B.C. teachers calling for smaller classes, stricter mask regulations for schools

B.C. teachers calling for smaller classes, stricter mask regulations for schools
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B.C. teachers are pushing the Ministry of Education to ramp up safety measures in schools as a return to the classroom in September approaches.

B.C. teachers are pushing the ministry of education to ramp up safety measures in schools as a return to the classroom in September approaches.

The B.C. Teachers’ Federation expressed concerns on Wednesday over the current safety protocols in place, calling on the government to implement stricter mask requirements and smaller class sizes that allow for physical distancing.

B.C. teachers are also asking for more options that allow for remote learning where possible.

“In an ideal situation, back to learning would mean all schools are safe for 100 per cent of students, teachers, and support staff to return all at once,” BCTF president Teri Mooring said in a prepared statement on Wednesday. “However, the sharp rise in active COVID-19 cases has many people worried that the government has not done enough to ensure teachers, students, and their families are safe.”

British Columbia has been experiencing an uptick in COVID-19 cases in recent weeks, with health officials announcing 83 new cases on Tuesday.

Over this past weekend, the ballooning coronavirus case numbers reached the 100 mark for a 24-hour period and health officials are anticipate the trajectory of a second wave to be worse than when the pandemic first took hold back in March.

“The government and the office of the provincial health officer have done excellent work on enhancing contact tracing strategies, but our members are rightly concerned that not enough has been done on preventing the transmission of the virus in schools,” said Mooring.

Although Mooring and the BCTF are in support of the efforts that the province is putting towards jump-starting education this fall, the teachers have growing concerns about the plan for classrooms.

“Right across this province, new timetables are being developed that will see teachers and support staff in classrooms with up to 30 students or more without physical barriers, capacity limits, or face coverings that we have all grown accustomed to in other workplaces like the grocery store, dental office, or restaurant,” reads the press release. “Physical distancing is not possible in these classrooms. The situation will be particularly worrisome in B.C.’s largest and fastest-growing districts that have hundreds of portables.”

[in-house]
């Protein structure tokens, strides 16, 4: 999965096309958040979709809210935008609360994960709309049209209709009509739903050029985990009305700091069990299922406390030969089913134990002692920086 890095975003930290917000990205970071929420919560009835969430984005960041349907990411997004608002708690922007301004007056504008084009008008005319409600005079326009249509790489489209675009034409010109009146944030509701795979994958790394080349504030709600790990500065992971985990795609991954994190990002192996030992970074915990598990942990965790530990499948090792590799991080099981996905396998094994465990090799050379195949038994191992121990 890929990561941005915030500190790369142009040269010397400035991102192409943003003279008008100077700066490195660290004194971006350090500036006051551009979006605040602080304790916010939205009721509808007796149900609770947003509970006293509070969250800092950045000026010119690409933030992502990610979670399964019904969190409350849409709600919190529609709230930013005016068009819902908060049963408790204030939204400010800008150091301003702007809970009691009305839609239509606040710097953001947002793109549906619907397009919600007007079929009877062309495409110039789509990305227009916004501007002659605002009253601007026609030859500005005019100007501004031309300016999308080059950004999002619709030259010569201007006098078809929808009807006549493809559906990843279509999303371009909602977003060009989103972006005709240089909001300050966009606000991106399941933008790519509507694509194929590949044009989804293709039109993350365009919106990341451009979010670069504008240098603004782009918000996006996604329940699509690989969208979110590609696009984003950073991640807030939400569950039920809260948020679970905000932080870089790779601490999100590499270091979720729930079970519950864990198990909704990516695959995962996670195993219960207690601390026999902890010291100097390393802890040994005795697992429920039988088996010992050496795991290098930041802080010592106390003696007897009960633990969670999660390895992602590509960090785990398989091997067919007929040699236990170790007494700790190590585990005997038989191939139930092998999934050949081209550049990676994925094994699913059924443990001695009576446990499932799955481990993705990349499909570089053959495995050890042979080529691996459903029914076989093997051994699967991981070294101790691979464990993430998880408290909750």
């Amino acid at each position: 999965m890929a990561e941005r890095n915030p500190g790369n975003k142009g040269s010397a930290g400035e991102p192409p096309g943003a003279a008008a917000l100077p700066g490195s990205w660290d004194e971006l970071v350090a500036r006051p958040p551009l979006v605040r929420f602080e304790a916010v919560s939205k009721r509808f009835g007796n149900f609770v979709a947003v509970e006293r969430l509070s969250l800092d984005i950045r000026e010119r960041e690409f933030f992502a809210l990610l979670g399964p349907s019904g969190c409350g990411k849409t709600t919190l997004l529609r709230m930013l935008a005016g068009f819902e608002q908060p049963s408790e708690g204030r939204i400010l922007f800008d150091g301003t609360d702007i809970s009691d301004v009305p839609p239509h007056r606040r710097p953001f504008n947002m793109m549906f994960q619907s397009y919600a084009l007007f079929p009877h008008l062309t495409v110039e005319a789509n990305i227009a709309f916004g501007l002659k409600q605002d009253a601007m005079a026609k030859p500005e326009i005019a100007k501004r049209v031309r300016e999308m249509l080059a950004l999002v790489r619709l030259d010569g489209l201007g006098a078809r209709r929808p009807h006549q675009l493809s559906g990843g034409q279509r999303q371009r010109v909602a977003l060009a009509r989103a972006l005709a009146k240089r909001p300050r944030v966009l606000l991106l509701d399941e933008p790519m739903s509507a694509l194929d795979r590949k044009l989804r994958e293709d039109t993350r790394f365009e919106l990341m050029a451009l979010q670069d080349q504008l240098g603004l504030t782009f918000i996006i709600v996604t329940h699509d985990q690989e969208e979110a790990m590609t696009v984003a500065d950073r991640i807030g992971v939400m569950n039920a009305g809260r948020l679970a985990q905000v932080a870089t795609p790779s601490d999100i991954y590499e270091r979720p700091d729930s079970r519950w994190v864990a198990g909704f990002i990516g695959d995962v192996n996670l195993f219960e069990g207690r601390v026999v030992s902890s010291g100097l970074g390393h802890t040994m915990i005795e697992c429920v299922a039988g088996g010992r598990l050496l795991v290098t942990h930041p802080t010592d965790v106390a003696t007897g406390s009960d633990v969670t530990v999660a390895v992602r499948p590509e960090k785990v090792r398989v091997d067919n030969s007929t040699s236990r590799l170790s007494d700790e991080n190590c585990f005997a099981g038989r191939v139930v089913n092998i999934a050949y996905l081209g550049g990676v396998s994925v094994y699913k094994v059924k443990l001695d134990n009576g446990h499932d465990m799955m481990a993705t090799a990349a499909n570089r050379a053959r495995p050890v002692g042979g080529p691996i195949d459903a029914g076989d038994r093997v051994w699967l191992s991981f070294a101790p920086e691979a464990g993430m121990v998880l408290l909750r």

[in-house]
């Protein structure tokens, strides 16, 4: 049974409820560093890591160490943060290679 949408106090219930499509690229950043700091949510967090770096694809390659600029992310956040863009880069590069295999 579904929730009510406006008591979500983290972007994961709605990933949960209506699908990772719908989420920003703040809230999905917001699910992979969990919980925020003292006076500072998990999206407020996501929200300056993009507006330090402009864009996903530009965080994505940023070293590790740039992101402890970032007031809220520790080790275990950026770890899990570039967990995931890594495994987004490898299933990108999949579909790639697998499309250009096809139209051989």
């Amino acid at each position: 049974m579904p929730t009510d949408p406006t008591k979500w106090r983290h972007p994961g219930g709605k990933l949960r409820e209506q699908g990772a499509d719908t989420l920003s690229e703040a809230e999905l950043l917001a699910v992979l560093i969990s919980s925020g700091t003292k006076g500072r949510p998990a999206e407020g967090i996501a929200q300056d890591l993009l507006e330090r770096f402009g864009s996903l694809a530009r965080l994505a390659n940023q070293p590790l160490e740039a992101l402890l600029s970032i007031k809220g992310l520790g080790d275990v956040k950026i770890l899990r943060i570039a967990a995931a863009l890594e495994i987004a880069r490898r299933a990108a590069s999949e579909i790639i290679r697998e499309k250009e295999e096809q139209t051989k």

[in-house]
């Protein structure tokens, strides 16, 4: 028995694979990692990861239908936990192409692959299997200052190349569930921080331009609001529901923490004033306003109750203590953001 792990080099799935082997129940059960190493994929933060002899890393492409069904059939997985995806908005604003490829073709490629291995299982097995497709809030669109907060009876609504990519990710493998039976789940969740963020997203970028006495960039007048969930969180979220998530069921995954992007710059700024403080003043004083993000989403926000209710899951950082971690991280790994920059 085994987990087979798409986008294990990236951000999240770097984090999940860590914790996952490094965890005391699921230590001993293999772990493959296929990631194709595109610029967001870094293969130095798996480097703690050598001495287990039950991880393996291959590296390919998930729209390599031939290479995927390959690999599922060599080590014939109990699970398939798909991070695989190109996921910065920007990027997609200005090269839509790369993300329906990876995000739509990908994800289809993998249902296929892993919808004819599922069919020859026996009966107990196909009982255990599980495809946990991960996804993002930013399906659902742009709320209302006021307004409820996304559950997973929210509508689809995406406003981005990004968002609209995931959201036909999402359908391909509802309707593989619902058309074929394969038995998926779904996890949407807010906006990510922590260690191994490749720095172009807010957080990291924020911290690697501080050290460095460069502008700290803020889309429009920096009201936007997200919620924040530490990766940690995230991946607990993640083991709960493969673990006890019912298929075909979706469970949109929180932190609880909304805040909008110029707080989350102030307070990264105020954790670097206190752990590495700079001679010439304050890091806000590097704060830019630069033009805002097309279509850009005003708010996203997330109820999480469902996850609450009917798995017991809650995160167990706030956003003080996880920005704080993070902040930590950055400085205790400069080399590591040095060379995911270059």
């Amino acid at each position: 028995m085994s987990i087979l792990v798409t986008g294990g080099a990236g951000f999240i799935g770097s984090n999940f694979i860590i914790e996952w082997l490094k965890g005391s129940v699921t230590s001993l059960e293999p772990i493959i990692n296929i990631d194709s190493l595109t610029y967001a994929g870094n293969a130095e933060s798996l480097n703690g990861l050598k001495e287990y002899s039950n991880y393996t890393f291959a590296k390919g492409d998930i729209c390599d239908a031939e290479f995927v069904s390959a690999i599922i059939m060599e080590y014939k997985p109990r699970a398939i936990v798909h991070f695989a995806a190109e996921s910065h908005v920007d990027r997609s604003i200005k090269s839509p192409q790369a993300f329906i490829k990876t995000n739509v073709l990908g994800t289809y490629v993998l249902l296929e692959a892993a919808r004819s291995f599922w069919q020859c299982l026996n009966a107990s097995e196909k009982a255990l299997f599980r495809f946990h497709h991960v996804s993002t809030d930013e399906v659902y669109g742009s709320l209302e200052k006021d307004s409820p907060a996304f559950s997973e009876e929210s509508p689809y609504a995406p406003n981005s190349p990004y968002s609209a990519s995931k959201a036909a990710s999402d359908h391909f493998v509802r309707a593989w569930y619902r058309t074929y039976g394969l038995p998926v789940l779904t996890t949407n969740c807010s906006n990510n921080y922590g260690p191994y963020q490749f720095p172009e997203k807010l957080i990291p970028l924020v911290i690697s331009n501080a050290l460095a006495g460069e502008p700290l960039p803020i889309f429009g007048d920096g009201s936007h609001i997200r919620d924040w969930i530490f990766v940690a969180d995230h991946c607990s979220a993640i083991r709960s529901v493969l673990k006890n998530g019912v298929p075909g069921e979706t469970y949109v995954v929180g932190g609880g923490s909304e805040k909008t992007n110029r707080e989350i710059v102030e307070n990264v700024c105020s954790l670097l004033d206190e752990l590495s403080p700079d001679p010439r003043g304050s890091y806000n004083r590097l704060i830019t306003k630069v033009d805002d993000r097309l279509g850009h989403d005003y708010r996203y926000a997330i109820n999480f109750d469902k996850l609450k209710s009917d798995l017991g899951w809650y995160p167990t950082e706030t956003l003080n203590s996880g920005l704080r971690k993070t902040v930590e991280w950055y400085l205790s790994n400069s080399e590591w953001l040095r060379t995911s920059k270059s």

Mooring points out that many facilities have outdated ventilation systems and a multitude of classrooms across the province don’t have external windows.

Earlier this week, the B.C. government announced that masks would be mandatory for middle school and secondary school students in “high-traffic areas” of schools, such as hallways or common spaces. B.C. teachers are indicating that they don’t feel this is strict enough.

“You can’t have a group of 30 17-year-olds in a typical classroom for hours and maintain physical distancing for them or their teacher. It’s just not possible,” reads Mooring’s message.

“B.C. needs to reduce classroom density and mandate mask use whenever appropriate physical distancing isn’t possible. That includes our workspaces like classrooms, labs, and libraries — not just common spaces like hallways.”

In addition to asking for stricter mask policies, B.C. teachers are poking holes in one of the cornerstones of the Province’s education plan – learning groups. The BCTF feels that the cohorts can work in some regards, however, still create risks.

“The government’s learning groups concept will work for contact tracing, but the plan doesn’t include adequate preventative measures within the learning groups. B.C. teachers, and the families they go home to, need more protection,” said Mooring.

Students are currently set to return to classrooms on Sept. 10 and teachers have seemingly expressed some optimism towards the additional changes made by the province. However, there has been no word from the BCTF on what course of action would be taken if additional preventative measures aren’t implemented prior to the September start date.

“Like every other worker in this province, we have a right to be safe,” concludes Mooring.

Below is a full list of concerns and recommendations being put forward by the BCTF:

  • Classroom density reduced to allow for physical distancing.
  • An option for remote learning, especially for medically complex children or those who have a medically compromised close family member, that allows the child to remain connected to their school with access to the full range of supports and services.
  • Dedicated funding for improvements to school ventilation and HVAC systems to ensure worksites meet or exceed COVID-19 requirements.
  • All adults and students 10 years and older be required to wear face masks when physical distancing is not possible, as long as there is not a medical condition that prevents usage.
  • Schools and worksites retrofitted with physical barriers for safety, where physical distancing is not possible.
  • Additional funding to ensure custodial cleaning of high touch surface areas are completed twice during the day, in addition to regular cleanings.
  • Accommodations for teachers who are immunocompromised or have chronic health conditions.
Graham CoxGraham Cox

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